• Cytokine storm in OCVID-19 – kinase inhibitors may be antiviral  – dat of tested positive allows research of pathway in new ways
  • Regulatory agencies in US and Europe for types of drugs vs single patient drugs

Rehan Verjee, President, EMD Serono

  • entire volume of clinical trials at Roche went down same at EMD
  • delay of 6 month, some were to be initiated but was put on hold
  • Charities funding cancer research – were impacted and resources will come later and in decreased amount
  • New opportunities support access to Medicine
  • improve investment across the board
  • Antibody cytotoxic with precision

Dr. Tony Ho, Head of Research and Development, CRISPR Therapeutics

  • challenges overcome by testing at home

Moderator:
Dr. Raju Kucherlapati, Professor of Genetics, Harvard Medical School

  • New normal as a result of the pandemic role of personalized medicine
  • Cancer cure – what are the prospects
11-25 AM – 11-30 AM Break + Polling
11-30 AM – 12-10 PM Panel Discussion- Industry & Investment Outlook

Panelists:
Christopher Viehbacher, Managing Partner, Gurnet Point Capital

  • IPOs can have advantages in Pandemics – Travel curtails all deals done virtually in greater efficiency
  • Drug pricing is a target by White house
  • Dream of every Biotech – get Big Pharma coming to acquire and pay a lot
  • Morph and adapt

Daphne Zohar, Founder & CEO, PureTech Health

  • kill project early financial incentive not in line in the industry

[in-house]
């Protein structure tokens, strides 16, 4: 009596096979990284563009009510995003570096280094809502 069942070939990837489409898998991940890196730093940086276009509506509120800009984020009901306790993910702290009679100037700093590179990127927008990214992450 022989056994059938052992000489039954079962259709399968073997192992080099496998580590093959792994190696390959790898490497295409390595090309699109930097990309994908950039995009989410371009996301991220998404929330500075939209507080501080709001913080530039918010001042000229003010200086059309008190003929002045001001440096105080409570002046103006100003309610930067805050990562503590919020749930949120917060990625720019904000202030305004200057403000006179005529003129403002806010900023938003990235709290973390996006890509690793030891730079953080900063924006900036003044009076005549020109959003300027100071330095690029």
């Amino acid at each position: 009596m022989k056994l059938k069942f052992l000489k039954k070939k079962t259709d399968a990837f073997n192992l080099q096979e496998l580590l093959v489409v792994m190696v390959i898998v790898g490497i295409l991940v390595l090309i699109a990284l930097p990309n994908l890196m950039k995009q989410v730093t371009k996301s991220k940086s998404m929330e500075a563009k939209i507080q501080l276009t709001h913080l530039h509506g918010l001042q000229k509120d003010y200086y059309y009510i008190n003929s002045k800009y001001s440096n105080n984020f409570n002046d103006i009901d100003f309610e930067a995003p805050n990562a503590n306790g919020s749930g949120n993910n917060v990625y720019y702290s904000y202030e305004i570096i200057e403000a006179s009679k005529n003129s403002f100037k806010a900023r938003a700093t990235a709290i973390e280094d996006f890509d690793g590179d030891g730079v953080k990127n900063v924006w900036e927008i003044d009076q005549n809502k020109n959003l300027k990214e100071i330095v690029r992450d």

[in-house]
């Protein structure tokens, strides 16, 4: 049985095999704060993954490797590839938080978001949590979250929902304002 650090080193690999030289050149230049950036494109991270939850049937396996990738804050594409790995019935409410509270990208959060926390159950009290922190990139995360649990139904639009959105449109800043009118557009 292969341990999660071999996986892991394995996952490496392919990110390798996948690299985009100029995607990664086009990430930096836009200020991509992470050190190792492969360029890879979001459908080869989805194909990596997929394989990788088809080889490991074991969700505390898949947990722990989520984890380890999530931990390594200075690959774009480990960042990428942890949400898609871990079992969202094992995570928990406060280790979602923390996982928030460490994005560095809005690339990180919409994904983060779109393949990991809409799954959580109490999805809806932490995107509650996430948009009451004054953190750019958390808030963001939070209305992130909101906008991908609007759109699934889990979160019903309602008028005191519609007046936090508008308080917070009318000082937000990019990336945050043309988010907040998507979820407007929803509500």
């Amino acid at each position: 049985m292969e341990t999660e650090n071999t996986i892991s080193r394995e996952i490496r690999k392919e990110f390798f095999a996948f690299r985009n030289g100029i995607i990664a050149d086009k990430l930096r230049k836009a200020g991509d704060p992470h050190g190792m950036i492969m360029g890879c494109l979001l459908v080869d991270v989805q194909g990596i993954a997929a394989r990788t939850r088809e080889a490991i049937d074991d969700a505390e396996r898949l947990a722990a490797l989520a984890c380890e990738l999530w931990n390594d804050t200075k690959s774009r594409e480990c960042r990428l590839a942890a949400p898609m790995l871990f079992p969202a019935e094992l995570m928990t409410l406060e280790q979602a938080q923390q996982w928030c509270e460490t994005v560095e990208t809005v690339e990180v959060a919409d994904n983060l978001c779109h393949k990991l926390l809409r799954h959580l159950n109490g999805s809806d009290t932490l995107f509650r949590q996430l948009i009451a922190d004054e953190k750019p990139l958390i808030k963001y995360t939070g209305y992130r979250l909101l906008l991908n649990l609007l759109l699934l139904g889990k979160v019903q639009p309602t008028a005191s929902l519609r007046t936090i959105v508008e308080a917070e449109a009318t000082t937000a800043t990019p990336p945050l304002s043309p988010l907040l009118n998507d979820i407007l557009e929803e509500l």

• incentive to move resources among project and kill early project experiments to find which project to kill
  • Innovations – pattern recognition, fast followers academic translation
  • Disease focus, best science is the decision factors

Dr. Elias Zerhouni, Professor Emeritus, Johns Hopkins University

  • Digital Health
  • CVS opens clinics
  • R&D – Capital is low
  • Network of global innovation hubs vc investor channel like in the past
  • Value of company driven by hits blockbusters

 

Dr. Stelios Papadopoulos, Chairman, Biogen

  • Worst pandemic in our lifetime
  • stock market if hot – in balance in supply and demand, interest rates low, excess supply of equities in entertainment, Travel, hospitality
  • Healthcare was defensive therapeutics needed – opportunity to innovate in HC – shift money from entertainment, Travel hospitality to HC
  • Recovery will shift money away from Healthcare
  • IP Protection and patent expiration – biotech are cases not trends

Moderator:

Dr. Andrew Plump,

President of Research & Development, Takeda Pharmaceuticals

Moderator Presenter: Dr. Michael Rosenblatt, CEO

12-10 PM – 12-20 PM Break + Polling
12-20 PM – 1 PM Panel Discussion- Rare Diseases: No longer forgotten; but more to be achieved

ROI is not there, regulatory requirements reduced, Registry

Panelists:
Dr. Alfred Sandrock, Executive Vice President, Research & Development, Biogen

  • Multiple Sclerosis therapy
  • cost effectiveness is not there vs save a life
  • Appeal opportunity is there and regulators are people

Dr. Daniel Curran, Head of the Rare Diseases Therapeutic Area Unit, Takeda

  • Takeda collaborates with Grace Science Foundation

Dr. David Meeker, Chairman & CEO , Rhythm Pharmaceuticals

  • Cystic Fibrosis 

Dr. John Orloff, Head of Research & Development, Alexion

  • ALS
  • Duchenne Muscular Destrophy
  • HUS
  • ASO
  • gene therapy – one time therapy: Valuation for the industry of long term therapy: US (long term non existence) vs Europe and Japan (much appreciated